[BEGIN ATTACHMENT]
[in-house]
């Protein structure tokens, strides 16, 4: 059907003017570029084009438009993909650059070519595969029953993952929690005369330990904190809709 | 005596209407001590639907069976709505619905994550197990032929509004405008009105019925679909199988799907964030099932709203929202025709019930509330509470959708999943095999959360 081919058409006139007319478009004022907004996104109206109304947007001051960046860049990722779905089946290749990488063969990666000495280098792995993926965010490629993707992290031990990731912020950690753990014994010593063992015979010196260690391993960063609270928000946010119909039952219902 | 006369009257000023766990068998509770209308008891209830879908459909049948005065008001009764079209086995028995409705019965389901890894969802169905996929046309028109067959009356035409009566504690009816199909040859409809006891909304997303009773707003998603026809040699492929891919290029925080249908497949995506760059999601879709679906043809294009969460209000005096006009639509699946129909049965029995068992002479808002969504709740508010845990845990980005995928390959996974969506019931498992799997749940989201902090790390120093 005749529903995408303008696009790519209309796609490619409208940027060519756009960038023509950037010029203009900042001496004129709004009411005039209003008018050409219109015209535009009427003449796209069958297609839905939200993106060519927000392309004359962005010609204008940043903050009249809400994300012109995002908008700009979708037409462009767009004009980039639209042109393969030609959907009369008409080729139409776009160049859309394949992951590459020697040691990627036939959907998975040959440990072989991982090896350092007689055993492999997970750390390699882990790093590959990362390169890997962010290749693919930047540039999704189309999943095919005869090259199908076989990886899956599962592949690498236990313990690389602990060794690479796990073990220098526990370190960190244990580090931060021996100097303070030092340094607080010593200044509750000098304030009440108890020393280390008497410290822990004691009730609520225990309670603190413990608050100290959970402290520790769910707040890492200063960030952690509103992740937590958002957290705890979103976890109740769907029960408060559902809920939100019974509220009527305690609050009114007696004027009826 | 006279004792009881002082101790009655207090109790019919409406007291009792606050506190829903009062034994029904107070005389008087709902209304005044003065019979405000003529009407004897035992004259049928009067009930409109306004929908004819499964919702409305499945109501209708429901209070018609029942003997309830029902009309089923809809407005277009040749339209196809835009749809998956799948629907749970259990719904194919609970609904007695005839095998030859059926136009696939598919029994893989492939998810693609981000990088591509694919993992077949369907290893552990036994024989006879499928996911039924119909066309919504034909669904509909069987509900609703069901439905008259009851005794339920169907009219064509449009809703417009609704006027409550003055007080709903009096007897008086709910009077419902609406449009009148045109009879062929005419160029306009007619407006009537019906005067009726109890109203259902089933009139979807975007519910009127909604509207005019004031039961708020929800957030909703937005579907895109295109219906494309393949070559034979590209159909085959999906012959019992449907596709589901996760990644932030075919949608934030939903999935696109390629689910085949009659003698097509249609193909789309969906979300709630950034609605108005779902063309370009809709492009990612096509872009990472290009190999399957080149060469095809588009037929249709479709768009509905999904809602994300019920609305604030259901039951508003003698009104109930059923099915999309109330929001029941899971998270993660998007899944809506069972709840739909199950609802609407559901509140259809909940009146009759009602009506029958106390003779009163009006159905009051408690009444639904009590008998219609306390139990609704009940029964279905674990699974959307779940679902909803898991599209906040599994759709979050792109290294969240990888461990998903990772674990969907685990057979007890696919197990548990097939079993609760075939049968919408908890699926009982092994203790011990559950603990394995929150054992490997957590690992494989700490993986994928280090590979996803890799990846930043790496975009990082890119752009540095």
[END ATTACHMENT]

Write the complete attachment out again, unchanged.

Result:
[in-house]
């Protein structure tokens, strides 16, 4: 059907003017570029084009438009993909650059070519595969029953993952929690005369330990904190809709 | 005596209407001590639907069976709505619905994550197990032929509004405008009105019925679909199988799907964030099932709203929202025709019930509330509470959708999943095999959360 081919058409006139007319478009004022907004996104109206109304947007001051960046860049990722779905089946290749990488063969990666000495280098792995993926965010490629993707992290031990990731912020950690753990014994010593063992015979010196260690391993960063609270928000946010119909039952219902 | 006369009257000023766990068998509770209308008891209830879908459909049948005065008001009764079209086995028995409705019965389901890894969802169905996929046309028109067959009356035409009566504690009816199909040859409809006891909304997303009773707003998603026809040699492929891919290029925080249908497949995506760059999601879709679906043809294009969460209000005096006009639509699946129909049965029995068992002479808002969504709740508010845990845990980005995928390959996974969506019931498992799997749940989201902090790390120093 005749529903995408303008696009790519209309796609490619409208940027060519756009960038023509950037010029203009900042001496004129709004009411005039209003008018050409219109015209535009009427003449796209069958297609839905939200993106060519927000392309004359962005010609204008940043903050009249809400994300012109995002908008700009979708037409462009767009004009980039639209042109393969030609959907009369008409080729139409776009160049859309394949992951590459020697040691990627036939959907998975040959440990072989991982090896350092007689055993492999997970750390390699882990790093590959990362390169890997962010290749693919930047540039999704189309999943095919005869090259199908076989990886899956599962592949690498236990313990690389602990060794690479796990073990220098526990370190960190244990580090931060021996100097303070030092340094607080010593200044509750000098304030009440108890020393280390008497410290822990004691009730609520225990309670603190413990608050100290959970402290520790769910707040890492200063960030952690509103992740937590958002957290705890979103976890109740769907029960408060559902809920939100019974509220009527305690609050009114007696004027009826 | 006279004792009881002082101790009655207090109790019919409406007291009792606050506190829903009062034994029904107070005389008087709902209304005044003065019979405000003529009407004897035992004259049928009067009930409109306004929908004819499964919702409305499945109501209708429901209070018609029942003997309830029902009309089923809809407005277009040749339209196809835009749809998956799948629907749970259990719904194919609970609904007695005839095998030859059926136009696939598919029994893989492939998810693609981000990088591509694919993992077949369907290893552990036994024989006879499928996911039924119909066309919504034909669904509909069987509900609703069901439905008259009851005794339920169907009219064509449009809703417009609704006027409550003055007080709903009096007897008086709910009077419902609406449009009148045109009879062929005419160029306009007619407006009537019906005067009726109890109203259902089933009139979807975007519910009127909604509207005019004031039961708020929800957030909703937005579907895109295109219906494309393949070559034979590209159909085959999906012959019992449907596709589901996760990644932030075919949608934030939903999935696109390629689910085949009659003698097509249609193909789309969906979300709630950034609605108005779902063309370009809709492009990612096509872009990472290009190999399957080149060469095809588009037929249709479709768009509905999904809602994300019920609305604030259901039951508003003698009104109930059923099915999309109330929001029941899971998270993660998007899944809506069972709840739909199950609802609407559901509140259809909940009146009759009602009506029958106390003779009163009006159905009051408690009444639904009590008998219609306390139990609704009940029964279905674990699974959307779940679902909803898991599209906040599994759709979050792109290294969240990888461990998903990772674990969907685990057979007890696919197990548990097939079993609760075939049968919408908890699926009982092994203790011990559950603990394995929150054992490997957590690992494989700490993986994928280090590979996803890799990846930043790496975009990082890119752009540095």